Prince William visits Muslim, Jewish and Christian holy sites in Jerusalem

Prince William visits Muslim, Jewish and Christian holy sites in Jerusalem
UK Prince William is winding down his Middle East tour with visits to holy sites in Jerusalem, and his great grandmother's grave
2 min read
28 June, 2018
Prince William has visited the al-Aqsa Mosque in Jerusalem [Anadolu]

Prince William is closing his Middle East tour with a visit to Muslim, Jewish and Christian holy sites in Jerusalem on Thursday.

William toured the al-Aqsa Mosque - the third holiest site in Islam - becoming the first British royal to visit the politically-sensitive compound.

Al-Aqsa is famed for its golden dome, but has also been a flashpoint in tensions in the divided city.

Israeli extremists periodically invading the space - known as the Dome of the Rock by Muslims and Temple Mount by Jews - which is considered sacred by Jews, Muslims and Christians.

William visited the Western Wall - a place where Jewish worshippers are allowed to pray - accompanied by the UK's Chief Rabbi Ephraim Mirvis.

There he left a dedication that read: "May the God of peace bless this region and all the world with peace."

The prince then headed to the Old City's Church of the Holy Sepulchre, where many Christians believe Jesus was crucified and buried.

William also laid flowers on the grave of his great-grandmother Alice, who is buried at the Church of St Magdalene in the city.

William's visit has not been without controversy. During a meeting with Palestinian President Mahmoud Abbas, the prince made a comment that likely angered Israel.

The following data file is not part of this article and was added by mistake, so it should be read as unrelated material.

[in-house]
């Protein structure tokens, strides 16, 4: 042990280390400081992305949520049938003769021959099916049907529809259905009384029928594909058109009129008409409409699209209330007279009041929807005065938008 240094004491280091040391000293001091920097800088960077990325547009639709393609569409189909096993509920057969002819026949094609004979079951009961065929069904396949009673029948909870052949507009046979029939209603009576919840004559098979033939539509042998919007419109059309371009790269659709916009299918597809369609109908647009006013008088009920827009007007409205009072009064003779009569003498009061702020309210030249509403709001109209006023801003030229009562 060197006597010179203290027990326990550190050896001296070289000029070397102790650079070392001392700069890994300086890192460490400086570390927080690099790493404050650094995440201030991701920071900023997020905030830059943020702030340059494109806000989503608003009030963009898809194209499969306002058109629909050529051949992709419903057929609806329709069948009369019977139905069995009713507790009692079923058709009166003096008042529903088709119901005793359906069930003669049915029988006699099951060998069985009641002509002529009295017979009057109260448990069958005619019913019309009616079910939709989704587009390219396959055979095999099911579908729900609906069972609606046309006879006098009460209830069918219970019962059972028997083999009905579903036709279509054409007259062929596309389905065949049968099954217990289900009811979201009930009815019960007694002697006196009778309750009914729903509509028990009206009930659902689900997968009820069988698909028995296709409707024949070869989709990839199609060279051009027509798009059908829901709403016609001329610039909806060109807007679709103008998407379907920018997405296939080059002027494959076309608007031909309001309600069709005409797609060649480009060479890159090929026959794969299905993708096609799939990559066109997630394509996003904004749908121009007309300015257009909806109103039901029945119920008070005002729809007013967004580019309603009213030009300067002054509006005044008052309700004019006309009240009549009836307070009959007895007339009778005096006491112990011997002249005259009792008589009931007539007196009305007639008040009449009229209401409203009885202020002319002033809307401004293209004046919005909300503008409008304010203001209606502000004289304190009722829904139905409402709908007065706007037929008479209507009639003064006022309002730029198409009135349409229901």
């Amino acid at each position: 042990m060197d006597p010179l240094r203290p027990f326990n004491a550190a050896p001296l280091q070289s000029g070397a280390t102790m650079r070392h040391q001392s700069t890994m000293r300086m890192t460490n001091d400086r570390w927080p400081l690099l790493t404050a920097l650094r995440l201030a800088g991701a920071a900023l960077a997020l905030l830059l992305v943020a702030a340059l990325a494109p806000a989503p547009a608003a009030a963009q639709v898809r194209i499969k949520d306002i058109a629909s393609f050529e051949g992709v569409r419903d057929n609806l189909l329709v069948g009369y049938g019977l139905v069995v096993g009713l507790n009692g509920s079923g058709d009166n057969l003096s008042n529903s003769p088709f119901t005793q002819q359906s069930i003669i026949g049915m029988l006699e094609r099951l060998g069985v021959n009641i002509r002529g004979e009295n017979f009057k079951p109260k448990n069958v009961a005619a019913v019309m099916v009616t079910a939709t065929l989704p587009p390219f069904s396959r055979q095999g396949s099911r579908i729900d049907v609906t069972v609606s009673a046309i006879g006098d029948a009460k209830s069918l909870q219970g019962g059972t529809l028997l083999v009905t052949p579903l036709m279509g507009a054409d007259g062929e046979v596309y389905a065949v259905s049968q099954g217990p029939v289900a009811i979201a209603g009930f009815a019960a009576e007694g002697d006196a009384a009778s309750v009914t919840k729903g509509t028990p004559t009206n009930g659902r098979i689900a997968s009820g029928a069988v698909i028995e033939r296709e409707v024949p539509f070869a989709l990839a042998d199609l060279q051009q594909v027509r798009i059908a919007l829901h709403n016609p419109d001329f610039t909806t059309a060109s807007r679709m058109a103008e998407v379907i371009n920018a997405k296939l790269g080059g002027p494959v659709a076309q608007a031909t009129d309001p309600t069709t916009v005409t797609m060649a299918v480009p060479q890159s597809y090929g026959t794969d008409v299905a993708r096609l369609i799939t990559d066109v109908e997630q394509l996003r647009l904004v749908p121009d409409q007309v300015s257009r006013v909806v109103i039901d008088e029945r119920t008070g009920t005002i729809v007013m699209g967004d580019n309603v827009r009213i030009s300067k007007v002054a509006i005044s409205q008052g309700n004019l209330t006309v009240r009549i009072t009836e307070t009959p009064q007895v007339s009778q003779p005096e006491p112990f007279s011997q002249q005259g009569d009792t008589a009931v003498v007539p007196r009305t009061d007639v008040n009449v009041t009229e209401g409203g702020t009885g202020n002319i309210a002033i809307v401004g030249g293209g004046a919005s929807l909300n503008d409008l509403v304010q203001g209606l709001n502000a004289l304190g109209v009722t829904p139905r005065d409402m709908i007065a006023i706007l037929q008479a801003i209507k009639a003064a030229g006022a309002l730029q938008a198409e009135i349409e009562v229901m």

"I am very glad that our two countries work so closely together and have had success stories with education and relief work in the past," he told Abbas.

Prince William also reportedly refused to meet Israel's Jerusalem mayor Nir Birkat due political tensions in the divided city.

Israel illegally annexed Palestinian east Jerusalem and the West Bank in 1967 and claim the whole city as its undivided capital - something not recognised by the international community.

Instead William offered to meet Brikat in Tel Aviv, the city which the UK and most other countries in the world regard as the capital of Israel.

Prince William's tour has seen him visit Israel, the Occupied Palestinian Territories, and Jordan.

The visit has seen Prince William warmly welcomed by Israelis and Palestinians alike.

British royals have boycotted visits to Israel and the Palestinian Territories until the conflict between the two sides is resolved, making William the first member of the royal family to tour the holy land.

Agencies contributed to this story.